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OVER .1,500 BILLS (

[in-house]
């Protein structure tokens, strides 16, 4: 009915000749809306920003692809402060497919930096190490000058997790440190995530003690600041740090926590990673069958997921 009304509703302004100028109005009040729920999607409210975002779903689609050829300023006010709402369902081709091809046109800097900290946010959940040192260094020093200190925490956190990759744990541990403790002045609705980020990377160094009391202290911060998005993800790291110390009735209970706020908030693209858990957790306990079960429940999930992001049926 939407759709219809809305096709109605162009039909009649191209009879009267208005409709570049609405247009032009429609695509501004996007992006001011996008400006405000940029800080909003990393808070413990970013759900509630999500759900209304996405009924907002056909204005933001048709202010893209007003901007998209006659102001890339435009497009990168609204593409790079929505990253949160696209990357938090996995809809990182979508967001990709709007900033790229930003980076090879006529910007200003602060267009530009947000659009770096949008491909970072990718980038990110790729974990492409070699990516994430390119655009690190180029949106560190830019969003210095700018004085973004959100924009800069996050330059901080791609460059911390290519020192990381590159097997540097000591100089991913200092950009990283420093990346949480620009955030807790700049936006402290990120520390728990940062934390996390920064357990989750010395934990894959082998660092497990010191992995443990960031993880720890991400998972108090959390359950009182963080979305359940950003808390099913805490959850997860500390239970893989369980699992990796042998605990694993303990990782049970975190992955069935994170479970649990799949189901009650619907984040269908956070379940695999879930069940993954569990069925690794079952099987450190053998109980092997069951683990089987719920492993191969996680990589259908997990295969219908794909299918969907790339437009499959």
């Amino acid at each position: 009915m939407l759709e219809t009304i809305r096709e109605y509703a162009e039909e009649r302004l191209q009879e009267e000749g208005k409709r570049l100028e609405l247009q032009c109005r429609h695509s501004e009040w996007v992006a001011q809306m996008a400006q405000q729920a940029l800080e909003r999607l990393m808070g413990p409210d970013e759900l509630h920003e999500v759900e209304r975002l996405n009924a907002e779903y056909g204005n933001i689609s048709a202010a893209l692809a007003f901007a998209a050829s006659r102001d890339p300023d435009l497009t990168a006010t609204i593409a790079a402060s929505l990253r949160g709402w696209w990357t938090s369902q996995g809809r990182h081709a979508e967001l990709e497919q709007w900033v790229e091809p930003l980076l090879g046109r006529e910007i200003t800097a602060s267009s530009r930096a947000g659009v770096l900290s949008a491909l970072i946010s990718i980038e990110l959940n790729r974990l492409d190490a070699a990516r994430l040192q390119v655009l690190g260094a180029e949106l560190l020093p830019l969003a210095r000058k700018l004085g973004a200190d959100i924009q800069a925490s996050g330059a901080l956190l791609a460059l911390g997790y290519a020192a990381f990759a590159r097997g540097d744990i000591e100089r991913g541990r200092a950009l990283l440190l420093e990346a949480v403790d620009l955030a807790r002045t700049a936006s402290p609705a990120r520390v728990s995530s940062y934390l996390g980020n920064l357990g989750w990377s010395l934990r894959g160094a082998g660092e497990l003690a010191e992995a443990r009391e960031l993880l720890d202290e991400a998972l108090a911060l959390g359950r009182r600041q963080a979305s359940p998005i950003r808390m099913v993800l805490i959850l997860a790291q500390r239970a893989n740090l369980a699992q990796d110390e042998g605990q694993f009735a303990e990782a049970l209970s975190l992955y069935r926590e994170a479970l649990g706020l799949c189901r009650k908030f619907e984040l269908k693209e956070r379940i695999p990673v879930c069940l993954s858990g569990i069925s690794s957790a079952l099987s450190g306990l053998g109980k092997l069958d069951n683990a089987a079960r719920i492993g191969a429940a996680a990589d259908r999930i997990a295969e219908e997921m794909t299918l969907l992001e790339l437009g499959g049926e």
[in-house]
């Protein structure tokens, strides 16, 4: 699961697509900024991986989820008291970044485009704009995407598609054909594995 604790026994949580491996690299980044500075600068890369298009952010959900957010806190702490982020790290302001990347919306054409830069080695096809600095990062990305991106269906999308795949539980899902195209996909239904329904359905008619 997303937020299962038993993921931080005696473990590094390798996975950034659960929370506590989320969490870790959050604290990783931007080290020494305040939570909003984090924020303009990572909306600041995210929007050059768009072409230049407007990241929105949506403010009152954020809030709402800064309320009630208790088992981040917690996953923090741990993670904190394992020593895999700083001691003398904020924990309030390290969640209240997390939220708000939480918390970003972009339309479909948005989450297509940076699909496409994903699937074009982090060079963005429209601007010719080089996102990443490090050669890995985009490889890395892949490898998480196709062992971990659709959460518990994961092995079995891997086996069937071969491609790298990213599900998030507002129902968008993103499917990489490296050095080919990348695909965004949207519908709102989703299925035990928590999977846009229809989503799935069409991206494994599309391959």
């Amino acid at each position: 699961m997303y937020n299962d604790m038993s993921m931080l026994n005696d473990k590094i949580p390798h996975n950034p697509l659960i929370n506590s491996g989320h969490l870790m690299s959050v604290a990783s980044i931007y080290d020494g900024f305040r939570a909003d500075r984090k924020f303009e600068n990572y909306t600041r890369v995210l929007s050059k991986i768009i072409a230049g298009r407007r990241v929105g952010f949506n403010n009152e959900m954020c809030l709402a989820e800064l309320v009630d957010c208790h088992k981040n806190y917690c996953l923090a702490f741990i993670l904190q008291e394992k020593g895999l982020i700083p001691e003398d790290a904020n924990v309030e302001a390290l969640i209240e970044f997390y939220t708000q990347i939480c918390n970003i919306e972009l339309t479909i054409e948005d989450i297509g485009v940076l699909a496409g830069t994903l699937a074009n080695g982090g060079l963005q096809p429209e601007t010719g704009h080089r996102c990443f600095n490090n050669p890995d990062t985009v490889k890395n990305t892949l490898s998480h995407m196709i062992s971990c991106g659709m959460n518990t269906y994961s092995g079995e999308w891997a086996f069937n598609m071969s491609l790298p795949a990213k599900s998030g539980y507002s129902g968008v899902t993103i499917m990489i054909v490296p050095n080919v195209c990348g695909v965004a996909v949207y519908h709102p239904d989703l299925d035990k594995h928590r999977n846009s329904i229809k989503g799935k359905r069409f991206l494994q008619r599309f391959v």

i FOR LEGISLATURE Nearly 1,100 In House, Half As Many In Senate; Over 500 Enacted Dully Ul«|iatFk Bar«R«, In the Sir Walter Hatel. nr j. c. r^skuiiviu,. Raleigh. March 27. —Only seven Statewide bills were ground out of the legislative mill here last week, bu* despite the small number of bills that were ratified, the assembly put in probably the hardest week's work of the session to date. The long fight in 'he House over the appropriations bill and the fight in the Senate over the 'ax machinery bill considerably glowed up the flow of bills to the secretary of state’s office. Iu addition to seven Statewide bills, the Genet al Assembly enacted 50 local bills—a lower number than usual-*- last week, thus bringing the total of the sessio nto 98 Statewide bins and -111 local measures. Nearly 1,100 bill have been introduced in the House this session, and about half that num her in the Senate, making a total of more than 1,500 bills introduced. Principal measures enacted during the week were the highway-prison consolidation bill, a bill regulating the cosmetologists, and a bill placing corporations for the protection and development of forests under the su pervision or the Department of Con servation and Development. The bill consolidating the highway and pri son departments, it is estimated, will result in an economy of $400,000. The bill had been in coherence commit tee's hands for severarweeks- bill which was ratified dur ing the week and whTon h«*d also been in a conference committee’s hands for some time was the administration measure abolishing back tax penalties for the years 1927-31. inclusive and permitting delinquent taxDayefs to pay rhjr.'r back taxes in five annual in stallments. The bill permitting the refunding of tax sales certificates goes into effect on April 1. ASSAULT CASES IN ; MUNICIPAL COURT Three Defendants Tried, One of Them In Two Separate Actions Assault cases featured the regular Monday morning session, of municipal court today, presided over by Mayor Irvine B. Watkins. All of the defen dants were colored. Frank Harris was fined $1 and costs for being drunk. Charlie Long was fined $2.50 and costs for assaulting and beating Jesse Battle Lonnie Blacknall was sent to the roads for 30 days for an assault on Lillian Jones, and in another case he was given 12 months on the roads for assaulting and cutting Hugh Perry, and an additional three months for carrying a concealed weapon, namely, a razor. Beer In North Carolina Likely To Be Legalized ; , (Continued from * —, .».A< j; legal isaleT of bedr -Would-rliaM present admin'stration of the prohi bition law in North Carolina. I am convinced that the legalization of beer would greatly curb bootlegging and >he drinking of bootleg liquor in the fit ate, which will increase rather than decrease if beer is not legalized. "The second question is that of £on trol of its distribution, in order to keep it within the bounds desired by ! he citizenship of the State. lam con vinced that most of the people believe 'ha' the sale of beer should be strict ly controlled and that so-called 'beer, saloons’ should be prohibited. “The third question involved is that of the revenue which a State tax on beer should yield. I believe that a tax of $2 a barrel on beer, such as is imposed in other stats, would yield least $1,500,000 a year in new re venue, which will go far towards helping to balance the budget.” Old Temperance “Gag-” The most Important phase of the legalization of beer, Senator Clement believes, is that it would help to pro mote temperance by bringing about better observance of the prohibition laws and reduce bootlegging and the bootleg liquor. He is also convinced 1 hat the sale of beer should be strict ly regulated so that nothing resemb ling the old fashioned saloon can again come into being. He believes that the legalization of the sale of beer in the Wtate is sufficient and that there is He v, Y'; HHE]p . PROTECT YOUR HEALTH BY DRINKING I BUCKHORN WATER I In Sterilised Bottles. A Mineral Product of Nature A Light Pleasant Tasting Water I Hag Given Sati«f*ctstin for Over 25 Yearl I Delivered anywhere hi Henderson, jfoesh eveiry Saturday ■ I 20c per gallon in half gallon bottles and 5 gallon demijohns I Analysed Evwy Thirty Days. f rder Diroct or from Page-fldeutt Drug Company I THOMAS ROYSTER, Salesman : .fS*K ■ Bullock, N. C. ) ■ meat to Ihls.rtTc! X Senator Francis t Q legalize th* «, , y There is no doubt that sentiment u mowing in boh the SbnateTnd^e , a 7 r J >f ** least Permitting the jw-T fK f 4,11 North Carolina* The Congress has already passed “T t , hat 118 Ba,e * *e«ul in many states beginning April 7, is causing r. good many legislators fact t^fV^ 11, pbsitlon ' The further fact that Tennessee has already pass ed a law to permit >the sale of beer i ® OUth Ca rolina will un doubtedly pass a similar bill, which thas been reported favorably, and that Virginia will eventually legalize its sale is aiso havin ga decided effect. other states legalize beer and North Carolina does not, it will be a bearless island surrounded bv beer selling states Th : s, it is agreed will lead to wholesale beer bootleg ging within the State and beer-run ming into the State from these other states. “If North Carol s na does not legalize 'he sale of beer, bootlegging and rum running will j become more rampant 'han ever before, especially since it wdi he Completely surrounded by states which will hav legalized the sale of beer,” Reprsentative Walter Murphy, also of Salisbury and leader of the movement in the House to le galize the sale of beer, said today. “But if thd sale of beer is legalized, Iknow of nothing that will tend to de crease the bootlegging of illicit liquor an< ? promote better observance of the prohibition laws. At the same time, it will bring in at least $1,500,000 a year in new revenue that was never more needed than it is now.” The disastrous effect on North Caro lina as a resort State and on its re sorts, should the present General As sembly fail to legalize the sale of beer in North Carolina, as well as the em ployment and revenue phases of le galized ber, is causing sentiment to increase daily in both housed in fa vor of legal beer. For the first time since the legislature has been in ses sion, the opinion is now growing that it will pass a law to legalize the sale of beer in the State before it adjourns- North Carolina is becoming better and better known as a resort state, and tourists bring into the state more and more thousands of dollars each year, while some sections, especially the western section, are almost de pendent upon this tourist business. The beaches of the eastern section have also become increasingly popular •with vacationists from Nags Head, on down the coast to Wrightsville Beach and Carolina Beach at Wil mington. But if North Carolina fails to pass legislation to permit the sale of beer, while Tennessee has already passed a law to permit it and with indications that both South Carolina and Virginia will also legalize the sale of beer eventually, it will undoubtedly loss a great deal of its tourist and vacation business to these other states it is being pointed out. Roosevelt Order Unites AH U. S. Credit Groups (Continued from Page One.) program, with an order consolidating government agricultural credit agen cies ready for submission to Congress. At the same time a bill establishing a $500,000,000 fund for direct aid to states in caring for the unemployed was prepared for introduction on the President’s behalf by Senators Wag ner, Democrat, New York; Costigan, Democrat, Colorado and LaFollette, Republican, Wisconsin. .' . Consolidation i of farm credit agen cies, A»l$o ot &go v manning vfarth > [g&ge&y-' alsd, t.o£ gp v .,*Kfs wek. 'Tihe Order* which the chief .'’exe cutive said he would send to Capitol Hill at noon, is expected to result in an annual saving of $2,000,000, and isthefirst part of the general reor ganization scheme designed to save $100,000,000. The unemployment relief fund is the second step in Mr. Roosevelt’s three-part plan to help the jobless. The first phase, a plan to put 250,000 men to work in the forests, is ex pected to receive congressional ap proval this week. Later a huge public works employ ment program will be advanced. Federal Pay Cuts Due On April First (Uontinued from rage Ode.) tween 1928 and 1932: Food; 37 percent; clothing, 25 per cent; (rerift, 24 percent; fuel and lights, 13 percent; house furnishings 26 percent; ntfiscellaneous, including doctors, medicines street car fares, floving pictures,, newspapers tele phones laundry, toilet articles and tobacco four-tenths of one percent. The cost of living in the District of Columbia, where thousands of gov ernment employees live, was placed at 21 percent less. HENDERSON, (N.C.) DAILY DISPATCH, MONDAY, MARCH - 1933 TENTS ARE SCHOOLS IN QUAKE AREA v*: ' .• y TmSgf mlsi F ‘ mmJßt iwMbtoPiiM'll F . js SHRMnSSS nranuH m S' iiiiMiiinniinnimntntrr s Many school children in Los An gel ei are furthering their* educa tion .in tents these days uhtil all school buildings, many of .which Were badly shaken by the receht Lenten Reading Book Shelf A t The Library Richard C. Cabot is his book “What Men Live By” mentions four of mlan’s experiences: work, play, iovej and worship. In his opinion work, love and play mlake a strong team together but they can attain creative ipower< only in worship, which is the source of all originality because it sends us to our origin— God. This book and mlany others whiqh have been placed together on a shelf at the library “Books For Lenien Reading’ will be read with profit and - enjoyment at this particu lar season of the year. “Eaister: the Wo ridd Best News” by William L(yan Fhefps is a new book for thjk collection. Ais’de fropn be ing the world’s best news lie speaks of EJaste/.as the greatest gift. Some of the other books ' for this Lenten* Shelf are listed below. Black,, Rogues of The Bible. Bouquet, People’s Book pf Saints. Crow, Christ in Poetry of Today. Fosddck. Adventurous Religion. Fosdick- Pilgrimage to Palestine. Jones, Christ pf Every Road. \ > Newton, Thipgs I Know In. fteligidn Oliver, Foursquare: the Story of A Fourfold Life. < Russell, For Sinners Only Van Buren, Easter In Modern Sitory Gifts to the Library. From time to time books are given GIRL DIES AS lldiiE IN CREEK : ; : x: • I * When this house toppled from a hillside into Elk creek, near Clarksburg, W. Va., and turned upside down during the heavy floods in the Ohio river valley, 12Tyear-old Helen Curry, asleep at the time, was drowned. Her As the Babe Signed Them Papers J 8 BLhhHb m i « < >- j,c.- t''* w n^an . v MEEllSßßliiiy IP §jjß HJYHj Bp.' * %J|| i "7 irr If li^**"-" l^^**** 1 ■■■■.— l ! —■—■—■ Here, you fans, is photographic evidence that the one and only Babe Ruth has been duly signed for the 1933 season. The none top pleased with his cut from $75,000 to $52,000, is shown putting ius “John >v Hancock” to his new contract while Col. Jacob Ruppert (left), owner of the Yankees, and Joe McCarthy,, manager of, the team, witness the -r- - —Sj. historic event at St, Petersburg, Fla, .---•• -* . earthquake in southern Califor nia, are pronounced safe for oc cupancy. This is a daily scene at the George Washington high school. ;to the library, and as far as possible; j these gifts are acknowledged when. !we mention new books which have been |added. At this time a number of books, by popular authors;" Zane Grey, James Oliver Curwood and Leonard H. Nason have been placed on ithe shelves gifts of J. H. Pegram and G. .L. W) Pegram. Two books for children were recently given the li brary by David. Youner Cooper. These 'are (Latnrop’s “Fairy Circus” and Bemis’ “Boys’ Adventure Library.” A gift from the George Washington Bicentenniia-1 Commission is a hand some volume on the “Life and Times of George Washington” for the Re ference Room, y ; New Books. At-thhr tiprie there are only a few new to be added to the recent “M|ss Charlesworth” by Mabel Tyrrll is a novel that contaiiwPWmystery. Buchan Writes of thp social life tin a’small town inySebtland in her “Priorsford.” Ruth Cdfhfort Mitchell’s “The Legend of Susart Dane” and Sheila Mac donald’s “jjjlally in the othet fiction -books. ” 1 ' i i A book oil knd Local Tax Re vlsiqn” has been added to the library and is bfeing used now by the high school debaters.. Those who are interested in gardens will find Thornton’s ' “Rock Garden • Primer”, useful. . r i , '. * parents, Mr. and Mrs. Henry Curry, and her young brother were rescued by police and fire men who chopped their way through the house. The accident occurred at four o’clock in the morning. Supreme Court To Review Refusal-of Extradition Here Washington, Mafch 27.—(AP) South Carolina was today granted a review by the Supreme Court of the action of North Carolina courts in releasing from arrest Ray Bailey, alias Ray Keith, of Asheville :N. C.. wanted in, South Carolina for trial on the charge of murderiner Poi'ceman A. B. Hunt, of Greenville. S. C., on May 1, 1932. North Carolina had *,»a,Aed South Carolina’s request for Baileys extra dition, but one of the supc-i -cr court judges of North Carolina stayed the governor’s order. Brought to court on habeas corpus proceedings, the defendant pleaded an alibi, j.?oducing wit.np=??»~s to testify he was in Asheville. N C.. on the day of the crime and could not have com mitted it. 8 Months Term Is Week’s Big Issue (Continued from Page one. y tions and changed all: the sections to make the House bill conform with the original appropriations commit tee bill, which the House refused to consider, except for the figures for the public schools and the University At the request' of Senator Cletnent, the committee took nn action. 1 on these two appropriations in order tb per mit the Senate to arrive at its own decision later, without a.nv semblance of being influenced by the commit tee. Will. Demand Eight Months. It is generally conceded' that- the eight months school term advocates in the Senate, under the leadership of Senators A. D. Mac Lean, of Beaufort county, and Carl Bailey, of Washing ton county, will make an effort to in crease the appropriation, for the schools ; from the $i4,050,000 now in the bill as passed by the House, for the six months term, to at least $16,- 000,000 for an eight months term- Present indication's are that the eight months school advocates in the Senate ihave a minimuih woVkinai majority of 27 votes, if nt>t more. When Mac- Lean and Bailey decided to postpone action on their eight mqnths school bill a week or so ago, some thought that the sentiment for the longer term in the Senate was weakening. But this has since proved tQ be a fallacy, since a recent poll of the Senate show ed that the bill could have been pass ed there at any tim and still can be. The theory now is that Mac Lean and Bailey merely decided to postpone ac tion to see what the House did with the appropriations hilt and to make their fight to insert the eight months term into the appropriations bill in stead of through their other bill. Stiff Opposition, However. There is going to be stiff opposition to the eight months school term in the Senate, however. Senator Clement can be expected to oppose it unless some way can be found to fnance it with out a sale stax, and that is consider ed virtually impossible. Senator LOOK! »fl|rv wit w dv tt ILL OMU ;■, * • y/-V • ■** 'Vvv ' .*-• . p . •••■ - - - - -• • EL Khi --FOR-- NEIGHBORHOOD DAY the NEMAR'S “TELEPATHIC MARVELS” —AND THEIR BIG— Free Exhibition FRIDAY, MARCH 31st MR. NEMAR WILL DRIVE A CAR BLINDFOLDED THROUGH THE STREETS OF HENDERSON Gwynn, of Rockingham, is one of those most militantly opposed to the longer school term and to ahy form of sales tax. But if the eia?ht months school advocates are able to hold their majority together—and they are leav ing nothing undone to hold it togeth er—indications are that a provision for an eight months t«rm will be •adopted- And that, of course, is re garded as making a sales tax impera tive. Boost University Fund. Although the committee not to make any recommendation'with regard to. the appropriation for the University, the general opinion is that the Senate will increase the "op riation back up to the $832,2 com mended in the original comm* a bill. The bill as passed the House would give the University $762,240. It is expected that the Senate will restore all the other appropriations cut down by the House to the com mittee bill figures, and that it will also restore all the committee gill provisions with regard to salary cuts, reducing State employes only 32 per cent instead of 44 per cent below 1931 salary figures and cutting teachers’ salaries only 25- per cent below 1932 salary levels instead of 40 per cent as proposed in the house bill. It is also expected that the Senate will refuse to approve the diversion of any of the ehighway fund to the general fur:' as provided in the house bill. One of the main reasons 1 for all these changes is the belief that a sales tax will have to be levied anyway, and that it will yield' the needed revenue. .-■./ i ■ . 1 . Property Is To Get • Most In. Tax Cuts 5 • . '' • (Continued from Page One.) sion there was some talk among cer tain members ,of;the assembly of the advisability of going back on their pledge and retaining the ad valorem tax, but both houses are now on rec ord as being opposed to the retention of this form of tax, and since it alone could not balance the budget, on the basis of presented contemplated ap propriations, it is now pretty well con ceded that the legislature is headed for some sort of 'sales- tax. Present indications are that tax re lief will come principally from this source and from the abolition of the special school district levies of about $4,800,000. The removal of the latter levies, however, is contingetn upon the adoption of an eight months uni form State-supported school term. The eight month school proponents claim that an eight months term can be op This HEADACHE REMEDY i. already dissolved! Therefore acts without delay! Nothing gives such quick relief Your system can absorb them at from headaches, neuralgic, rheu- once. No need to prolong your m?tic or periodic pains, or suffering, waiting for a solid ; aches due to colds, as Capudine remedy to dissolve. Capudine’s because it is liquid and its in- action is immediate, gentle, and gredients are already dissolved, delightful. 10c, 30c, 60c. < • f H 11 1 •• ► It's , already dissolved I PAGE THREE erated by the State at about $1,500,-« t»00 or $2,000,000 more than it is now contemplated to spend on a six months term, and that all of these spcial dis trict levies can be abolished. May Forbid Supplements. However, while there is a large igroup of members of the General As sembly which contends that the school child in the smaller counties should haye the same opportunities as the school child in the larger counties, land that the special districts should not be allowed to impose an addi tional tax for an pxtra month, bring-* ing the senool term to nine months, it is now regarded as certain here that an eight months school bill can mot be put through with a provision the larger cities in the (State to run nine month 3. and pay foe the extra month themselves. The policy that the present Gen eral Assembly will adopt in the mat ter of property revaluation is uncer tain at the present time, but in no case can this result in a substantial (reduction in taxes- The Senate has voted to leave it optional with the county commissioners whether to re assess property or to make a horizon tal reduction, the reduction in no lease to exceed 33 1-3 percent, while the House voted not to impose any limit, and th e matter now is being out in conference. It is estimated that a 33 1-3 percent •reduction would bring property valu ation in North Carolina down to around $3,000,000, but it is pointed out that the counties are not running on a rock-bottom basis, and to meet their obligations, taxes would have to be raised to cover whatever reduc tion in valuation is made, and that no substantial tax relief can coble from this souVce, except perhaps to eliminate certain existing inequalities. Boon to Property Owners. On the other hand, it is believed that two companion administration measures which have already been passed and ratified will be a real boon to property owners. One of these •abolishes all tax pnalitis for the years 1921 to 1931 inclusive and per mits former owners to redeem tax sales certificates by paying the •amount of their back taxes in five annual installments carrying six per cent interest. This bill is expected to (bring thousands of pieces of land and. homes back to their owners and ta make them tax-productive again. The other bill, which was passed early in the present session, abolishes future tax sales, and fixes the interest rate for delinquents at six percent,' land provides for reddemption within 27 months after the lien' is reduced, to judgment.